I'm thinking about doing a series on the lessons I've learnt over the past year or so while trying to get Achates off the ground. I want to do this partly for my own benefit; it's quite easy to forget stuff that seems blindingly obvious now.

Stay tuned, I'll probably post the first in the series within the next few days Inshallah.

Comments and suggestions welcome.

RAD with Python, wxPython and Boa constructor - Part 2

Here's the second essay in a three part series on using Python, wxPython and Boa Constructor to rapidly develop cross-platform desktop applications.

But first, some clarification!

  • The Mystery of the Disappearing Post - Part 1 of this essay pulled a Houdini and mysteriously disappeared a day after it was posted. No other post was affected. I've contacted Blogger.com support but I'm pretty sure that it's gone forever.
Since it seems we'll have to do with just part 2 and 3 of a three part piece, lets get on with it...

wxPython is just a thin wrapper around another library, wxWidgets. wxWidgets is an open source GUI framework written in C++ and is cross-platform from the ground up. It works reliably on various flavours of Unix and Windows and is generally usable on the Mac. Support for other platforms like PDA's etc. is under development.

Unlike good ol', butt-ugly Tk, wxWidgets gives you a native look and feel on every platform it runs on. User's can't tell the difference between something written in wxWidgets and another application written in MFC, for example. Both will look the same.

wxWidgets is fast, stable, well-documented and under active development. It's also free (in both senses of the word). This applies to its Python wrapper, wxPython as well.

Some of the major pluses of using wxWidgets/wxPython are:

  1. Free! - I'm a sucker for free stuff. Especially good quality free stuff. The nearest thing to wxWidgets is Qt, and that costs big $$$$'s.
  2. Full-Featured - wxPython is not just a GUI toolkit, it also gives you classes to handle network programming, threads and processes, image manipulation, Databases, Printing etc. This cuts down on the number of dependencies your application has.
  3. Native Look and Feel - I've already mentioned this once, but it's important enough to bear repeating. With wxPython, your apps look like everybody else's. Many cross-platform toolkits have their own look and feel (TK comes to mind) and this tends to confuse and put off users. Others emulate the native design and just end up looking cheap. With wxPython, no one can tell that you took the easy way out! ;-P
  4. Documentation - The documentation for wxWidgets is very complete. Unfortunately, wxPython uses the documentation of wxWidgets without any changes. This can be a bit irritating since wxWidgets is written in C++ and the docs reflect that. However, if you have even a very passing familiarity with C++ (and who doesn't?), it's enough to use the docs.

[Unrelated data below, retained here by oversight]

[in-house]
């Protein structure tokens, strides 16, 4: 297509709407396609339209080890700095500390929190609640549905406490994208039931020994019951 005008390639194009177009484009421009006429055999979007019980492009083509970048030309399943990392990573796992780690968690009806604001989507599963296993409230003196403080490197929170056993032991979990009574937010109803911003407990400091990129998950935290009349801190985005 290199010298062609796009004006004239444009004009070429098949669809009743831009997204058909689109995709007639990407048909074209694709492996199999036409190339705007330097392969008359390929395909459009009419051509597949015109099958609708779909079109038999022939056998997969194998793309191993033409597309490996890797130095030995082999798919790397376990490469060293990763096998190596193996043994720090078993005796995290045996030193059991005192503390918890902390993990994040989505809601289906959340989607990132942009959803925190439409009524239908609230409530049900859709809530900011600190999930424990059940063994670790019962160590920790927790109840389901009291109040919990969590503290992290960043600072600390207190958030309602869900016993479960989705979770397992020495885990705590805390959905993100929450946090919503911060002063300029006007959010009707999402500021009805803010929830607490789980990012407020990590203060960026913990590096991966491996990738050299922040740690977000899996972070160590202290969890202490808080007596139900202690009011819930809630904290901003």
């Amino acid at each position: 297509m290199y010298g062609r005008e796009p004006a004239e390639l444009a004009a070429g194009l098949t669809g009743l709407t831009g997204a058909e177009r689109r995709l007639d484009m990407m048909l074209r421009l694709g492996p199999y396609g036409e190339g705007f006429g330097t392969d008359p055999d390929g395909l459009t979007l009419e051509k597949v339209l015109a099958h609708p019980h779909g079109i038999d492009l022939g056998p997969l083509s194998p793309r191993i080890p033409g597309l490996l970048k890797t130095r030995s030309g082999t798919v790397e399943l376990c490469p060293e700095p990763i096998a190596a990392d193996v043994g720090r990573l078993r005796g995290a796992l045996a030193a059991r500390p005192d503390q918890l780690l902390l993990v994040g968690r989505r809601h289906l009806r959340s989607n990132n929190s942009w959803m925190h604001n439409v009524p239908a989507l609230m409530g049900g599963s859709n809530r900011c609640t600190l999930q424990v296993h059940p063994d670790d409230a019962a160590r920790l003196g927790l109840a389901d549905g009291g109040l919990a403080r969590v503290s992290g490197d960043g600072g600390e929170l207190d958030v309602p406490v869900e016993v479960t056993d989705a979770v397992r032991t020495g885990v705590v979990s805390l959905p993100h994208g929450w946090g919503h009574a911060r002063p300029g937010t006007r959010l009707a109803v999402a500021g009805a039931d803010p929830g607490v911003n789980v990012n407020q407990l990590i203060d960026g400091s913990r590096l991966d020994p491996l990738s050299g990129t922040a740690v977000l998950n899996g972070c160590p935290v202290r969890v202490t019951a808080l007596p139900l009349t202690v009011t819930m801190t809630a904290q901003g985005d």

5. Demo Code - I really like this bit. wxPython comes with a very large collection of well-organised demos. These are simple, relatively small scripts that demonstrate the various widgets available. A great resource to learn from and an even better one to steal code from! ;-)

These were the features that I particularly liked. Go here to see even more reasons for using this great toolkit!

Just about everything has it's flaws and wxPython is no exception:

  1. Steep Learning Curve - wxPython is very well documented... but there's very little to get you started. The few tutorials that exists just barely get you off the ground. The only real way to learn wxPython is to start up the demos, play around with them and spend a lot of time reading their code. It's not an app killer, but it's definitely something that'll put off quite a few beginners.
  2. Documentation - There's lots of docs for wxWidgets, but none absolutely for wxPython! wxPython is just a wrapper around wxWidgets, but it's irritating to have to mentally switch between thinking in Python and thinking in C++ every time you look up the docs.
  3. Large Distribution - If, like me, you're going to be distributing your application as an .EXE (after converting it using py2exe), the size of the accompanying libraries can be a hassle. A "hello world" app is going to go from a 10-15 byte .py script to a 2.5+ Megabyte distribution! If your users are going to be downloading your product, this might be a problem!
  4. Verbose - Damn but you've got to write a lot of code to get anything done!

Anyway, that's all for now. Next time Inshallah, I'll cover Boa Constructor, which helps alleviate the code verbosity problem.

You can also check out Pythoncard. It's a wrapper around wxPython (which is itself a wrapper around wxWidgets (which is itself a wrapper...!)) and it makes writing wxPython apps a breeze. It's still under development and I wouldn't suggest it for a commercial app just yet. But it's definitely something to keep an eye on.

Till next time then!

Lit Window Library

This looks interesting...

The Lit Window Library is a new way to write UI code, saving up to 90% of the usual time and source code... Rules (predicate, constraints) based programming to code UI behaviour with integrated constraints solver

I wonder if there's a python wrapper for this yet?

Thursday, December 02, 2004

Blogger ate my essay!


I submit a new post today, view the blog to make sure it looks right and I notice that my essay on Python etc. has vanished without a trace!

I have absolutely no clue where it's gone to and who or what ate it up. I've posted a complaint, let's see what comes of it.

In the mean-time, if anyone has the essay in their cache or something, could you please email it to me at arsalan_zaidi@hotmail.com?


and death to Blogger.com!

The Business of Software - Reading other people's code and the GPL

A couple of days ago I asked the visitors on the joelonsoftware forums for their opinion about whether it was legal/ethical to read GPL'ed code and to learn from it, and then straight-off apply that knowledge in a closed source commercial app.

The consensus seems to be that it's OK, though michaels in particular said "I would say if you are reading it and implementing it again *only* because it is GPL and you can't use it as-is then it's unethical".

Read up more here and make up your own mind... The Business of Software - Reading other people's code and the GPL